by Raymond Carver
Beulah and Robert's Ten-Peso Coin
Symbolism, Imagery, Allegory
For Robert, the coin is a symbol, and it's a symbol of the relationship he had with Beulah. It's a symbol because it represent things beyond monetary value, and only has value to Robert in light of what it signifies about his life with Beulah. It's cut in half, so it can't be spent. Even if it could be spent, ten-pesos has never been much.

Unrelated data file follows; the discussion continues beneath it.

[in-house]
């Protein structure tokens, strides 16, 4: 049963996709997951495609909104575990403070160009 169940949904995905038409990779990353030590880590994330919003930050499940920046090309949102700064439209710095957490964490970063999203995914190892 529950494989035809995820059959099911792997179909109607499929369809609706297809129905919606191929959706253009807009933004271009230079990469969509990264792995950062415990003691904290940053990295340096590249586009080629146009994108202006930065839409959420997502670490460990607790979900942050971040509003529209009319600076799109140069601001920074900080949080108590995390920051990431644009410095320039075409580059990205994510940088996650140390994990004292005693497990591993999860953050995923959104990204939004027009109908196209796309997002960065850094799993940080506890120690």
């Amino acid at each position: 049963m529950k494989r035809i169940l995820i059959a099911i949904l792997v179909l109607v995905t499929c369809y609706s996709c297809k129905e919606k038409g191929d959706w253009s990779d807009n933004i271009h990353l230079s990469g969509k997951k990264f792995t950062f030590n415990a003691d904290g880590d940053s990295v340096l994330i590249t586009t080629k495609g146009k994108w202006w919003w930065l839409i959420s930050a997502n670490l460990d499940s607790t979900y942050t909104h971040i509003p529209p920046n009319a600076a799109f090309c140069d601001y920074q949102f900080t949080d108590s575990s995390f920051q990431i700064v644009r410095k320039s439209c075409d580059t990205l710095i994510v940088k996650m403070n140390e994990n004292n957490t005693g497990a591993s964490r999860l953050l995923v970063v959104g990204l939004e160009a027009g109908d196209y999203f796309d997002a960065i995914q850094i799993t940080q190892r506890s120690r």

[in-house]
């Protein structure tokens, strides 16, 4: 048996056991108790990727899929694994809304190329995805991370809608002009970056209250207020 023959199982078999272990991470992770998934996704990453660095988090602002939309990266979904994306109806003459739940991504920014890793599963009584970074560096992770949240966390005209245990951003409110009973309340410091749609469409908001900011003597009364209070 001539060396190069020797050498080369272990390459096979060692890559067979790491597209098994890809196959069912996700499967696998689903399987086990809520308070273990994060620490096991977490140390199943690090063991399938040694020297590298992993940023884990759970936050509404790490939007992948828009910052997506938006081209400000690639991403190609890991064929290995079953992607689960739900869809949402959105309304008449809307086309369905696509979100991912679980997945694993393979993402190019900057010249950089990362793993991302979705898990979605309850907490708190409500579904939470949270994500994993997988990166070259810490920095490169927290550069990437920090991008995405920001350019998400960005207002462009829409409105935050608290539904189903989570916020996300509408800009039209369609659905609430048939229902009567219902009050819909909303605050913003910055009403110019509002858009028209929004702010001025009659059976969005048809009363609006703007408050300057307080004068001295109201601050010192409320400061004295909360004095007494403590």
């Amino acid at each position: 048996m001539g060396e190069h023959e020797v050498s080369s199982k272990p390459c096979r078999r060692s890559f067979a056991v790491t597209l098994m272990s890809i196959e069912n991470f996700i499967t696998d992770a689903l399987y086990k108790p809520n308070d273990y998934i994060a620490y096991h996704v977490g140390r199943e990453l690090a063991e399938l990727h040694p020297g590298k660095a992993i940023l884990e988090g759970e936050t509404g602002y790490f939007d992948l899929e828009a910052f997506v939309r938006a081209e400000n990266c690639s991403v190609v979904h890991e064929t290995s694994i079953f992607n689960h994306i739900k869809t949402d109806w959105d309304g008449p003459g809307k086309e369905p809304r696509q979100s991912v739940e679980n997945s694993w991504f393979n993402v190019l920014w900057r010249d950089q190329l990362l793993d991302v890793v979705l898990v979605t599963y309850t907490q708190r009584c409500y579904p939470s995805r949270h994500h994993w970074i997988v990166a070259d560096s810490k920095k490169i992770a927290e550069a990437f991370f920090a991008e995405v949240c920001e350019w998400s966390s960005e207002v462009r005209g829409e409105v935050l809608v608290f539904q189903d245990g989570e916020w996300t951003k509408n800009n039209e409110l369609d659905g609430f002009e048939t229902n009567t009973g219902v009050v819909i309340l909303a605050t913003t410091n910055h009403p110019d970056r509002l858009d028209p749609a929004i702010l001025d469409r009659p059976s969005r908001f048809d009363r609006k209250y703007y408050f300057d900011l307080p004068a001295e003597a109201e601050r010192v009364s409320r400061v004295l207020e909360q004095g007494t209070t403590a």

On another level, as a coin, it's meant to represent money that is held in trust elsewhere. A coin is a form of credit, or, a symbol of "real" money. This is interesting because it shows how people often find and create symbols in their lives, and how symbols are used for practical purposes, in the real word, not just in literature. But as we were saying, the coin is valuable for Robert because it connects him symbolically with his wife. It gives him something to remember her by. It's a substitute for the real thing.